Sunday, November 13, 2016

How Could Hillary Lose?

I don't know how many times I have heard that question in recent days, but I know it has been a lot. I can understand some people's bewilderment. The polls showed Hillary Clinton leading from wire to wire. How could she possibly have lost?

If anyone is interested, I have a few thoughts on that.

The best place to start is with the declaration of a simple fact: History has always fascinated me. Whenever I have written about this election this year, my writing has almost always been grounded in the lessons that history can teach us.

In the last couple of years, many people have told me I was wrong, that just because Americans did something in the past did not mean they would do the same thing again (which was contradictory to the belief that states that had voted for Democrats for several elections would continue to do so).

For example ...

I frequently pointed out that Americans have only voted for the same party in three consecutive national elections once since the end of World War II. That was in the 1980s, when Ronald Reagan was elected twice and George H.W. Bush was elected to succeed Reagan when he was term–limited out of office in 1988.

Post–WWII Americans have changed the party in the White House every eight years since 1945 like clockwork. Well, one time they changed parties after four years. That was in 1980, when Reagan defeated President Jimmy Carter.

But aside from those two exceptions — both of which came during the post–Vietnam/post–Watergate period — post–World War II Americans have given a party two four–year terms in the White House, then they have been in the mood for change.

Historically, 2016 was destined to be a "change" election from the night in 2012 when Barack Obama was re–elected.

Is it really that simple? No, there is more to it than that, but it is an appropriate starting point.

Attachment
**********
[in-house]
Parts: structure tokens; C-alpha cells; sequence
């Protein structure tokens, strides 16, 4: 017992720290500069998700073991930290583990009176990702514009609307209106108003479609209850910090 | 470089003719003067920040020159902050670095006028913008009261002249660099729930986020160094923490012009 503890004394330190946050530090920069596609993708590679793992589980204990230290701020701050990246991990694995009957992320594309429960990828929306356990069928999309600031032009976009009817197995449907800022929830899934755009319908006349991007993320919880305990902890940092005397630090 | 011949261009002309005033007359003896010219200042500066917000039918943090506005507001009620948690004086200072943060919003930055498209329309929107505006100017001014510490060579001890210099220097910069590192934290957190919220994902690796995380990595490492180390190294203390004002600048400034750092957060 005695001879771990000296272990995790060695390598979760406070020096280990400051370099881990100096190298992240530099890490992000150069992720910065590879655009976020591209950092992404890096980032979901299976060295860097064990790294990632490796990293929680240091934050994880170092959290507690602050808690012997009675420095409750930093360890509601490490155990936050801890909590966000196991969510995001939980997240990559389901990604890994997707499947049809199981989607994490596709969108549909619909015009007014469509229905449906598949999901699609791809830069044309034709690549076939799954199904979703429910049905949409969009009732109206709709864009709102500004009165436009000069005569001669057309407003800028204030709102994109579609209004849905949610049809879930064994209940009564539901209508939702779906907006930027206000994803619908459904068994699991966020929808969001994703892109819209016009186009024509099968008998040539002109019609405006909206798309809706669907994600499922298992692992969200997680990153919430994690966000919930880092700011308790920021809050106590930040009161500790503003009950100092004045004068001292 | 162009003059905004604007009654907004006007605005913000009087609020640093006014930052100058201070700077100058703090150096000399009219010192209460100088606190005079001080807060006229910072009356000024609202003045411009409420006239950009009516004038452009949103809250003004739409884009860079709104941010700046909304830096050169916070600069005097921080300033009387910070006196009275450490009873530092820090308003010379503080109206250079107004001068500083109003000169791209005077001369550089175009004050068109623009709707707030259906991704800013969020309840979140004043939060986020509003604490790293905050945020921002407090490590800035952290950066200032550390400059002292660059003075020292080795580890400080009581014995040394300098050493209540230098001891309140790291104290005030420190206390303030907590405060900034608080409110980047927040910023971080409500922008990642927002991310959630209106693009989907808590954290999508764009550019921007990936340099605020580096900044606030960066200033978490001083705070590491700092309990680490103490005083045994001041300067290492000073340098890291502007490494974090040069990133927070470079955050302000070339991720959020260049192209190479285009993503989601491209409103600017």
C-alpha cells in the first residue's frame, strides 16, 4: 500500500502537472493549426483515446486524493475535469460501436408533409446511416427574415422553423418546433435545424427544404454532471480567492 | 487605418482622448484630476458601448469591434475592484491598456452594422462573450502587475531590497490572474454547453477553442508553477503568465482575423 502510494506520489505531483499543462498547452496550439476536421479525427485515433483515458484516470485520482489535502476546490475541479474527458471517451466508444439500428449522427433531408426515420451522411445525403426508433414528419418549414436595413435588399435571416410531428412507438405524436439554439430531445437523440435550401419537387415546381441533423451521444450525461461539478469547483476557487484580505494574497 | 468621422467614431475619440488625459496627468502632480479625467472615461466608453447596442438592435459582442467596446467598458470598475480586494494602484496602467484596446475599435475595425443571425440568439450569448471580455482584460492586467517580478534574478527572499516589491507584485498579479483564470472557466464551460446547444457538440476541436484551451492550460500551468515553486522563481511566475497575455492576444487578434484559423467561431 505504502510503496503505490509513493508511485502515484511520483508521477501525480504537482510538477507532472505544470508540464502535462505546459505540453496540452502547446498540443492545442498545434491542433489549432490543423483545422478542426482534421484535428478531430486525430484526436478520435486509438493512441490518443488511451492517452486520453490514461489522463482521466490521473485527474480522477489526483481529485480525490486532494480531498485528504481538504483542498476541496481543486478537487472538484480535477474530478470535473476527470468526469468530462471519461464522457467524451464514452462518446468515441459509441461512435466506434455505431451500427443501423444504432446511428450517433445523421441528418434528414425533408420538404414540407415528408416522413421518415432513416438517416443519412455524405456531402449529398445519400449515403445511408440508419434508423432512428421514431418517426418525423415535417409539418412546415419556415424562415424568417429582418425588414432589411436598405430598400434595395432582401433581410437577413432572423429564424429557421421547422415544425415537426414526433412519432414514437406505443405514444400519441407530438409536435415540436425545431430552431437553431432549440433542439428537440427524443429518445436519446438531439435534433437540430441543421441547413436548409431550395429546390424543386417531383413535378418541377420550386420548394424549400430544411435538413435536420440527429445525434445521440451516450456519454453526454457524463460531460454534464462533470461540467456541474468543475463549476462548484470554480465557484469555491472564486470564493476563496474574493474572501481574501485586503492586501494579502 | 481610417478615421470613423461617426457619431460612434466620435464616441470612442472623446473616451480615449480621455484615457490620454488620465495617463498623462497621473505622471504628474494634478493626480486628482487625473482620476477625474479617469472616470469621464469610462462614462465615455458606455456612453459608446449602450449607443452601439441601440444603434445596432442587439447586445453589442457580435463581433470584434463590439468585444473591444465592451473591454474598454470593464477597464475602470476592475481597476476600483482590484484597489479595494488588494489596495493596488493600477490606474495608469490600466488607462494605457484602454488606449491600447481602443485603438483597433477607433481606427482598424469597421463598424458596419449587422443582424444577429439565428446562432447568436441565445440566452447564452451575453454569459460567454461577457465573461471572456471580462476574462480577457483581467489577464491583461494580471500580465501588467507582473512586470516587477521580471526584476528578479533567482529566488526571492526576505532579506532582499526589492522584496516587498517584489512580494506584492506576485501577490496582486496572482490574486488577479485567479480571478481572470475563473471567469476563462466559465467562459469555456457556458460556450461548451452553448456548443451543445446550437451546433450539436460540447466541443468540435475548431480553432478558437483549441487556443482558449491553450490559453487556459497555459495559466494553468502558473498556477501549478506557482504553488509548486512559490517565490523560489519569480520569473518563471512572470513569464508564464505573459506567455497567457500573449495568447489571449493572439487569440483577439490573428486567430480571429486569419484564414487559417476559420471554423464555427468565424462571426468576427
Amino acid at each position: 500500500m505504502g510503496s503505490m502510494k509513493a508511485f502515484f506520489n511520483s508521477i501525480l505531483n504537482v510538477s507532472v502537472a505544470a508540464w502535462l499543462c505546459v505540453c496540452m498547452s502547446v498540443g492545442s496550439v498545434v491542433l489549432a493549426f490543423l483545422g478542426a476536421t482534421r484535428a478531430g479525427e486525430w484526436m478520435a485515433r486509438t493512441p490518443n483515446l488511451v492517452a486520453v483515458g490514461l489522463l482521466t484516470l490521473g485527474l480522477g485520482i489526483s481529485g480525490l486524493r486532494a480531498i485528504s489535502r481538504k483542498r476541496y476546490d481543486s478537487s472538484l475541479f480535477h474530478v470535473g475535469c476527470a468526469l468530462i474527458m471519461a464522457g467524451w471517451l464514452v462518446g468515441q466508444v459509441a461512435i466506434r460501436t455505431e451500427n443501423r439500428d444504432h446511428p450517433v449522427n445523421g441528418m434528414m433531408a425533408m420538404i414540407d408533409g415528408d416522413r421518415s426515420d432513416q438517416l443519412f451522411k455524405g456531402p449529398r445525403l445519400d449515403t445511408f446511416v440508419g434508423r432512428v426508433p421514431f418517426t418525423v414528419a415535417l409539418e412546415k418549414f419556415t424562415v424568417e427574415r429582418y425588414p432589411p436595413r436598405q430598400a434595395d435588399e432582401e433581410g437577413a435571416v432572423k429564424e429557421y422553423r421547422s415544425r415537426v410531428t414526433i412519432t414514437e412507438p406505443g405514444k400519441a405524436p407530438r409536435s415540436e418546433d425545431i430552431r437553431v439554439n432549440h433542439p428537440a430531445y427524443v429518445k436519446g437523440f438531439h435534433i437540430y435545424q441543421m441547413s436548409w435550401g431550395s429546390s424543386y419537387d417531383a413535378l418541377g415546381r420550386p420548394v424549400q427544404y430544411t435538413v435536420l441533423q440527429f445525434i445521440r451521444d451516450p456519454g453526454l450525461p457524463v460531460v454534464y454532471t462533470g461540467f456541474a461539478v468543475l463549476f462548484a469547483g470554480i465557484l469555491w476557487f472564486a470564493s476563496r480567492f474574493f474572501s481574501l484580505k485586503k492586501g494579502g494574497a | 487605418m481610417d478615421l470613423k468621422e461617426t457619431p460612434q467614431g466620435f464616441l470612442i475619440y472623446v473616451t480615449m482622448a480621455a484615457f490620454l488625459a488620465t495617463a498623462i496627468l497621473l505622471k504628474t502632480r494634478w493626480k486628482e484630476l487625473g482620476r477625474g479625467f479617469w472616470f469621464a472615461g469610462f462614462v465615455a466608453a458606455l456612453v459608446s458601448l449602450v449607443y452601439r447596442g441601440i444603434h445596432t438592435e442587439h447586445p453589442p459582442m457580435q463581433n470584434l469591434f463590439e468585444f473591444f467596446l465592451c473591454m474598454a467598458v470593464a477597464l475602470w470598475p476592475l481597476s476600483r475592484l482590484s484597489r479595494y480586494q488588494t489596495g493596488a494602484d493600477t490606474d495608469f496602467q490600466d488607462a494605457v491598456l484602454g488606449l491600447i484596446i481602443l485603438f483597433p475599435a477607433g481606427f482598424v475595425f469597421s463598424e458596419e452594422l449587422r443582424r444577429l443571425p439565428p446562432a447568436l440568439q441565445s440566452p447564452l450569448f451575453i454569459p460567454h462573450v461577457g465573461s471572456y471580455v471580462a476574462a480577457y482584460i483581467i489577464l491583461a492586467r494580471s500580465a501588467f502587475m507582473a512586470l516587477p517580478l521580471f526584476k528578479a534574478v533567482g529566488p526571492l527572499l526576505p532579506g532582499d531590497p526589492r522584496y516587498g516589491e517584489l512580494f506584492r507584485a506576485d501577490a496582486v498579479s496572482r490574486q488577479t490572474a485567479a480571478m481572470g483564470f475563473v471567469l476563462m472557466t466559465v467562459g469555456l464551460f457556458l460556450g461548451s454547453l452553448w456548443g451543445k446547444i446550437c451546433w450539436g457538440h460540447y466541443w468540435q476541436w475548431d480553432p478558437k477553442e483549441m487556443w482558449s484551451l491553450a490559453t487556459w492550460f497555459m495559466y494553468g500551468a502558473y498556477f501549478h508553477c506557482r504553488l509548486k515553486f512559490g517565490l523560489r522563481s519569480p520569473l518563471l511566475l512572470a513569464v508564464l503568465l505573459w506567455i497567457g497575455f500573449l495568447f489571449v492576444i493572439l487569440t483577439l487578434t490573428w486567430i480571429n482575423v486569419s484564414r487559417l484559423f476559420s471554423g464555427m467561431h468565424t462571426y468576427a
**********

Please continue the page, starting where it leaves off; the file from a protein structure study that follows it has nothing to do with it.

Americans were predisposed this year to turn to the party that was out of power. Sometimes they have been reluctant to do so, and it has resulted in close elections, but that inclination for change runs strong in the American electorate. True, many (perhaps most) Americans found Donald Trump objectionable, but they still voted for him. Narrowly, yes, but still they voted for him, and it didn't surprise or shock me.

For a long time, I have known of an incredible sense of anxiety among Americans. I have seen election years when Americans were anxious but never to this extent before. They were frightened by terrorism and an immigration policy that seemed to encourage terrorists to come here. They were stressed economically by continually rising health care premiums that they were required by law to carry and incomes that didn't cover the necessities, let alone a luxury or two.

My main thought on election night was that a less flawed Republican would have crushed Clinton.

After all, Clinton was a deeply flawed candidate, too. The polls in which her supporters placed so much faith consistently showed that both she and Trump were unpopular. I started calling it an unpopularity contest when it became clear who the nominees would be, and I regarded their unpopularity as offsetting penalties (to use a football metaphor), canceling each other out.